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Using Communication to Create Partnership

Recently, during a weekend away with two dear friends, I was reminded of the importance of [effective] communication in partnership and the value of communication as partnership. These friends happen to be in a committed, long-term relationship, and I found myself serving as their relationship coach in a moment of disconnection and miscommunication.

We’re all professional coaches and no strangers to working through our shit in front of one another, but this instance opened deep wounds and re-exposed some long-held patterns for both of them. This was not the first time I had witnessed such a breakdown between them, but it was the first time I had been asked to support as a coach and not a friend. It was morning, and we were coming out of a group meditation session on the patio. I had gone inside for another cup of coffee, and when I returned, the energy in the space had turned


cold and icy, stagnant. I found my friends rehashing an incident from the day before. These folks were not my two friends, but people I immediately recognized as their survival mechanisms, loud and proud and ready to be right. Both were backed into their proverbial corners and rearing to fight it out in a verbal cage match to the death. I sat and listened, trying not to engage but feeling one of my survival mechanisms wanting to come out and play – Nickipedia is always right and can “fix” any situation when he’s uncomfortable. After a few minutes of heated verbal volleys, one of my friends invited me to support the conversation. Their aware selves were asking for some objective reflection or coaching, but I know their survival mechanisms were really asking for someone to tag into the match. Nickipedia got out of the ring, and Coach Nick took over as referee.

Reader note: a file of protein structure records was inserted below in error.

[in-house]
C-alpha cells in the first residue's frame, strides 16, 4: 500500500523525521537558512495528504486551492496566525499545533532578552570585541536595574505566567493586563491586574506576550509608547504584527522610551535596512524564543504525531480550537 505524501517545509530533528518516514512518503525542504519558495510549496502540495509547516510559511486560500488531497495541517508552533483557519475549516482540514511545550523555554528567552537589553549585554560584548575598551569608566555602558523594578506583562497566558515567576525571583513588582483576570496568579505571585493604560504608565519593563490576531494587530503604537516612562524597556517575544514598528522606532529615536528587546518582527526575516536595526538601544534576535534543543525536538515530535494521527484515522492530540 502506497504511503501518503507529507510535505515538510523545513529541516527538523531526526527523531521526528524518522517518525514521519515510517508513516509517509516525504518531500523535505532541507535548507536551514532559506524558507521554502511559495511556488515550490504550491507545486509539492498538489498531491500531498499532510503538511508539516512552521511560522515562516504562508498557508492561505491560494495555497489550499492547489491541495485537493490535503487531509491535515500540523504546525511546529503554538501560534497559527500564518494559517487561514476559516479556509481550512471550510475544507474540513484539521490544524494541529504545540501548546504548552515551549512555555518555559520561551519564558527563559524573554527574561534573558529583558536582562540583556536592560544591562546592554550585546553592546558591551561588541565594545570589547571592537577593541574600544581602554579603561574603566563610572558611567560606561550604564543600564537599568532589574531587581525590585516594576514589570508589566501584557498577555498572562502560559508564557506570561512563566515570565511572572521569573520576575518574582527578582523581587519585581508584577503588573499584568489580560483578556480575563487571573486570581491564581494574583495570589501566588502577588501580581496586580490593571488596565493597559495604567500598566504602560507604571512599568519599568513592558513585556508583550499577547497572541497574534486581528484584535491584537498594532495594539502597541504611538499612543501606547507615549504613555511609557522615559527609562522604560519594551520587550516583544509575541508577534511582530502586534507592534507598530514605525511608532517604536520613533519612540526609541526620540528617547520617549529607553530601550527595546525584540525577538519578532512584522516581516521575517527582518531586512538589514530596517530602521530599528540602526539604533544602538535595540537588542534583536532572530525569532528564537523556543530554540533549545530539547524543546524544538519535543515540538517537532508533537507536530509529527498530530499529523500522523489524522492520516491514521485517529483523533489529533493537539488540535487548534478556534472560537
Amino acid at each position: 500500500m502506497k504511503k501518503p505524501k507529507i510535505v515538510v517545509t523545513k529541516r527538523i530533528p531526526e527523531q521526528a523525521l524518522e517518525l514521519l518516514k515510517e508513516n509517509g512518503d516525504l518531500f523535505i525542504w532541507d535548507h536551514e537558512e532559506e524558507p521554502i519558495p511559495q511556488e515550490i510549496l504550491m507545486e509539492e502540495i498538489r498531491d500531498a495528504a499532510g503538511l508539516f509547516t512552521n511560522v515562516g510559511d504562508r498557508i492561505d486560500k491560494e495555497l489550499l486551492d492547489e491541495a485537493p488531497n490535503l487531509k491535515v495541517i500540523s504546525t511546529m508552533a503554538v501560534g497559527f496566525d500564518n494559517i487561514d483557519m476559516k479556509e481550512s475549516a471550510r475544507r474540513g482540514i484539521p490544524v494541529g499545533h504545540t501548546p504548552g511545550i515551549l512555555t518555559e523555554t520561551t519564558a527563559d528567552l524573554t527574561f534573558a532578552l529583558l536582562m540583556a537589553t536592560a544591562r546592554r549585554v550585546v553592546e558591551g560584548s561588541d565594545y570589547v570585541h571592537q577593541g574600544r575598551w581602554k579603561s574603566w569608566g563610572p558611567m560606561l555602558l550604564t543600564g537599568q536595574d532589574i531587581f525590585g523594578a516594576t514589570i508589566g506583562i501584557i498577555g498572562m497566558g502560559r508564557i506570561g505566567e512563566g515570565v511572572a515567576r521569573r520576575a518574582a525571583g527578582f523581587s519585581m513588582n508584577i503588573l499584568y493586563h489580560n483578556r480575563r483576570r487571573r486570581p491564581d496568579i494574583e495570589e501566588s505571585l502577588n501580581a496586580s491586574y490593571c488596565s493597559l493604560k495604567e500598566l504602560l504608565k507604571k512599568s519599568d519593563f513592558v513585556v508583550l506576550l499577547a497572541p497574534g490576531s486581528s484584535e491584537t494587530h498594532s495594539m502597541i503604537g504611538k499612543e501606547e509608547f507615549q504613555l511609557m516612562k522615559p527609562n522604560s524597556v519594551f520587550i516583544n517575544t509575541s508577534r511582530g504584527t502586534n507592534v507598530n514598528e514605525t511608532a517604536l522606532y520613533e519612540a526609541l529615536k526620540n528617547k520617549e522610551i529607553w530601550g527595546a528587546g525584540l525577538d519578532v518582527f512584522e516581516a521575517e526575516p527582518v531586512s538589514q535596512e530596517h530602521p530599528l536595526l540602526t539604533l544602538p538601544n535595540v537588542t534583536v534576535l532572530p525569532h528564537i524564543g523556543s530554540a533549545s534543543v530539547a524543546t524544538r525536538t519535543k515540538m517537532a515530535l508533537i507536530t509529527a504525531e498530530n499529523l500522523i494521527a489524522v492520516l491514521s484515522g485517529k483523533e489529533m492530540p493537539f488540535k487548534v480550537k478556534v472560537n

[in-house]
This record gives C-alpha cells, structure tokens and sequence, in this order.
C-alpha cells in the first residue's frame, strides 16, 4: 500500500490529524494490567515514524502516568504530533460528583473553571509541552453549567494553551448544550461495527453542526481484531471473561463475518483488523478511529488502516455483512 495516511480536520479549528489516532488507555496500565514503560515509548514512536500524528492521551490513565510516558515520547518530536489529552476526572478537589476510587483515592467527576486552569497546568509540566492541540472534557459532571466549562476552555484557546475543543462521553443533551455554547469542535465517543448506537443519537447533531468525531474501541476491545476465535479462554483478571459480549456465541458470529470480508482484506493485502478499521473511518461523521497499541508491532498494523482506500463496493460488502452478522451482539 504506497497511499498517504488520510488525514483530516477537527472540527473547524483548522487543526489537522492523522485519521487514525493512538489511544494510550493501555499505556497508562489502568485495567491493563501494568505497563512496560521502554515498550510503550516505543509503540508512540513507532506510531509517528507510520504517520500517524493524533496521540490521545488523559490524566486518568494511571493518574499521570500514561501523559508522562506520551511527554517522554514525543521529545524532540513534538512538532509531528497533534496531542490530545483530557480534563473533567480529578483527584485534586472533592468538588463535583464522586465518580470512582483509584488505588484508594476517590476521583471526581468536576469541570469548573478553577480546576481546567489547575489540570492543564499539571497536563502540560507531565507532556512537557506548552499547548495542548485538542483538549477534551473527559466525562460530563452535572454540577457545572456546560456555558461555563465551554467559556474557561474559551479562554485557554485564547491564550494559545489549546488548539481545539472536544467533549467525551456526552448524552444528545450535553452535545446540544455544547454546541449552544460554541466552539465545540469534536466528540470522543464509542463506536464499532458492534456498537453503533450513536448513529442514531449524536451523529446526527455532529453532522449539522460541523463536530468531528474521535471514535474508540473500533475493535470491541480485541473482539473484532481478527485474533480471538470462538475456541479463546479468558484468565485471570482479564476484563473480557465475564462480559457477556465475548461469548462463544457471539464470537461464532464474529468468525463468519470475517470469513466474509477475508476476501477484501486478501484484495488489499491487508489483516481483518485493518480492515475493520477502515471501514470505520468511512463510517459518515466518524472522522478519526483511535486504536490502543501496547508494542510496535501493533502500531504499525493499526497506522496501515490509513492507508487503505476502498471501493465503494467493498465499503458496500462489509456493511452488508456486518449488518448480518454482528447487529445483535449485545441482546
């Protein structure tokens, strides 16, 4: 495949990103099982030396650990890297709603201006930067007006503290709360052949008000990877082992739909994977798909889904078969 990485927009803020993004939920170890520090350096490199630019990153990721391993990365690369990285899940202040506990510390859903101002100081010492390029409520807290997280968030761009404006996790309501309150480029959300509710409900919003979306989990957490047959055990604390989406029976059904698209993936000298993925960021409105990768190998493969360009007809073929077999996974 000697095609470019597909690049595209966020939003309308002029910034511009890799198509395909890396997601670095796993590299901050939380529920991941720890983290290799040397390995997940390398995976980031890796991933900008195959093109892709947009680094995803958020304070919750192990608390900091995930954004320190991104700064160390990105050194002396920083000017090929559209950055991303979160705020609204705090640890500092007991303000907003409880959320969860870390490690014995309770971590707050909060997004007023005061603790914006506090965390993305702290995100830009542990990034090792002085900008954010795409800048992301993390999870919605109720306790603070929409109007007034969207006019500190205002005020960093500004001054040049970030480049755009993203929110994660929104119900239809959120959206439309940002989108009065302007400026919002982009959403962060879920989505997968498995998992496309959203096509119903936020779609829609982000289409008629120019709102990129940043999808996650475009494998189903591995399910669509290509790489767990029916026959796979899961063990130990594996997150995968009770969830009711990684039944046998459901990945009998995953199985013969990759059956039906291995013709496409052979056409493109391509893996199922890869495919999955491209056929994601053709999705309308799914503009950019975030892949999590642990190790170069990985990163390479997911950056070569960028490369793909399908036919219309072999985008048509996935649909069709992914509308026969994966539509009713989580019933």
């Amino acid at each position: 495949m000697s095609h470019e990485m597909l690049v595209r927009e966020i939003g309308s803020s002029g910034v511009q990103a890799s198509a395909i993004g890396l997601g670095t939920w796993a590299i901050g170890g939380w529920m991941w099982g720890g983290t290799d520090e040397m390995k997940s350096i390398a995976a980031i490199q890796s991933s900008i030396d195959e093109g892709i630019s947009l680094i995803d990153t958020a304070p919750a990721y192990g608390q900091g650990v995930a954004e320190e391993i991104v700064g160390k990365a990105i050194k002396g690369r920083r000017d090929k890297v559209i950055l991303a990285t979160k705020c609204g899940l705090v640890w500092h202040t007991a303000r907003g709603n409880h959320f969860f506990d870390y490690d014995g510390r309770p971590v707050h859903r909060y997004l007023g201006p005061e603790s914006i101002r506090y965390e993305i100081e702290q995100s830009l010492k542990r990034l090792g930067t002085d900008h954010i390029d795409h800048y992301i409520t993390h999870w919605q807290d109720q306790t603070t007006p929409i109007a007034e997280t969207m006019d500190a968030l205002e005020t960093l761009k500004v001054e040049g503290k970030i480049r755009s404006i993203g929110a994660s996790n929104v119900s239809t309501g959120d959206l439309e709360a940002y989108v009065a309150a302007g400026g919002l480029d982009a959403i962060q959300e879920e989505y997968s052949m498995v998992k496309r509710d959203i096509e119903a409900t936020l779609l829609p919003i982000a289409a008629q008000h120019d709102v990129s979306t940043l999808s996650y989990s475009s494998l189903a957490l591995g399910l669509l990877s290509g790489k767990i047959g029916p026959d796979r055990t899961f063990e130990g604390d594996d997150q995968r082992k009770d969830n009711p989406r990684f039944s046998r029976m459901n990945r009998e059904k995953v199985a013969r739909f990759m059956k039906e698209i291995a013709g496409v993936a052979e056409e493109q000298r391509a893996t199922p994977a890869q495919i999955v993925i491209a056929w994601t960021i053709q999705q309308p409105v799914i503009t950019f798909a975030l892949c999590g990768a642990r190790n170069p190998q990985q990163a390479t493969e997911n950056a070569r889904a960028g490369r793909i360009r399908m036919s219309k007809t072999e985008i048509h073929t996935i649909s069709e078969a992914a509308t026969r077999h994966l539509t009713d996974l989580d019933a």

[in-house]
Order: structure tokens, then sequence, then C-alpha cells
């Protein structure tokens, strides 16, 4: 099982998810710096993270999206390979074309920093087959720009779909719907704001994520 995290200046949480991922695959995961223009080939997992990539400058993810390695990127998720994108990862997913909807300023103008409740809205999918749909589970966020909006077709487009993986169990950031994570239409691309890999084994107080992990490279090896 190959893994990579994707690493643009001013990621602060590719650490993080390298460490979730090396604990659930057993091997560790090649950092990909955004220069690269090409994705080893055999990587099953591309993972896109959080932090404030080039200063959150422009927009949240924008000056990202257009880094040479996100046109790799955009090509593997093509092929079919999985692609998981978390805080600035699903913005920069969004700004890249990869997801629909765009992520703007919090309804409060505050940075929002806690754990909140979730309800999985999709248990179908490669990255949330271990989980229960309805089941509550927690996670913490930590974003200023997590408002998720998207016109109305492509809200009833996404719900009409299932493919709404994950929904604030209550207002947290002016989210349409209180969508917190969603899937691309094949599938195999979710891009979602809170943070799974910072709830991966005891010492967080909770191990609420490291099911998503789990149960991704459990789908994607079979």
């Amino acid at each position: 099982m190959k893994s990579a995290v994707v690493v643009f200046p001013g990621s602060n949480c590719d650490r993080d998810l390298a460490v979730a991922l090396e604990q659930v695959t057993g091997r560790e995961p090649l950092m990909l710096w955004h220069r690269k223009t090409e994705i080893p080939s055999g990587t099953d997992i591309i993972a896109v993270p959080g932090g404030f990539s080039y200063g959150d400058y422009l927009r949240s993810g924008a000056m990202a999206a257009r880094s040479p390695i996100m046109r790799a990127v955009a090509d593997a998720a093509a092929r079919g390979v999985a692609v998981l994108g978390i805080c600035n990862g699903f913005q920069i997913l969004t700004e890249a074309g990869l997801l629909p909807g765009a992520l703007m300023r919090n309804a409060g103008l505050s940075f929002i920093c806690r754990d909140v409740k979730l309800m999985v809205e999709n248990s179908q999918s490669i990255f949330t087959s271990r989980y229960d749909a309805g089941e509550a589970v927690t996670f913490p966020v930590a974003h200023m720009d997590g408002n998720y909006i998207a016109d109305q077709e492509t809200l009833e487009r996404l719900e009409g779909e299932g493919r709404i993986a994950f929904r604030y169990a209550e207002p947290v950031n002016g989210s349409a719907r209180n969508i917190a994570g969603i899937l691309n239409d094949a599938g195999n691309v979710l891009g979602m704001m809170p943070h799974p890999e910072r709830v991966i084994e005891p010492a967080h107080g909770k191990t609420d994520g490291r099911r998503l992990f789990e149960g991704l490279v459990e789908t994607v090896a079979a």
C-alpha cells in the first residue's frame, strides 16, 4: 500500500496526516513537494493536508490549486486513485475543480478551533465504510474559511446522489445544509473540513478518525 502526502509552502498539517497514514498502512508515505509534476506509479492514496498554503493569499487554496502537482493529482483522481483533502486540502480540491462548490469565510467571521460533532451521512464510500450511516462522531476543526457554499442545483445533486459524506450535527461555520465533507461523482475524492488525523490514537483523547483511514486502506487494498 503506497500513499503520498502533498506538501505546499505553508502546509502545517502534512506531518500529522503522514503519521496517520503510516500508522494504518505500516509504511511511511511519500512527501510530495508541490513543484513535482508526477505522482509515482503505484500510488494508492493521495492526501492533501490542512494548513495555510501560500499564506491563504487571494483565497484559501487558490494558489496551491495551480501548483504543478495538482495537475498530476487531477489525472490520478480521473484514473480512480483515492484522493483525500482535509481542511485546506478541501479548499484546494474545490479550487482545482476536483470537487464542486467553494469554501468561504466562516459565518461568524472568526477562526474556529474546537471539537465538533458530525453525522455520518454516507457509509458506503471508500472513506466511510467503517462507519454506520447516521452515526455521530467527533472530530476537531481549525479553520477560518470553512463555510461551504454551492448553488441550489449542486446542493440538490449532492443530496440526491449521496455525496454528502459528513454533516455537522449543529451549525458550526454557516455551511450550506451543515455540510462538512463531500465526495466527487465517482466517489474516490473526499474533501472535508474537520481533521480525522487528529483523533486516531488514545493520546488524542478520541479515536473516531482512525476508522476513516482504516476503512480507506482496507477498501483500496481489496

When working with couples or groups, the goal is to get everyone on the same page, moving forward together with a shared understanding and vision, and working through impasses as they arise. But that can be difficult when the parties involved are in defense mode. They shut down and become myopic – only seeing and hearing what they want to. As I listened to my friends express what they needed at the moment, it occurred to me that they were both asking for the same thing – partnership. However, the issue was that they both had different ideas of how to be and do partnership, and their survival mechanisms kept them from hearing what the other was saying. They were asking for the same thing but had very different ideas of how to get there.


As a coach, my job was not to give my friends a path forward but rather to help them create awareness and break patterns that kept them from moving forward. When I reflected that they were asking for the same thing, but neither could hear it, the conversation shifted. The energy in the room began the thaw, and I could see them physically de-armoring. They could start to hear one another and find a mutual understanding of what they both needed. They began to find partnership again by grounding in the essence of who they are, expressing themselves from that essence, and connecting with each other’s essences.


We often think of communication as a signal (message) and receiver, and sometimes this is expanded to images of a feedback loop. Our goal is to impart meaning and understanding to one another. What if we used better communication as an access point to do partnership and as an access point to being partnership? Not just romantically, but in all relationships.

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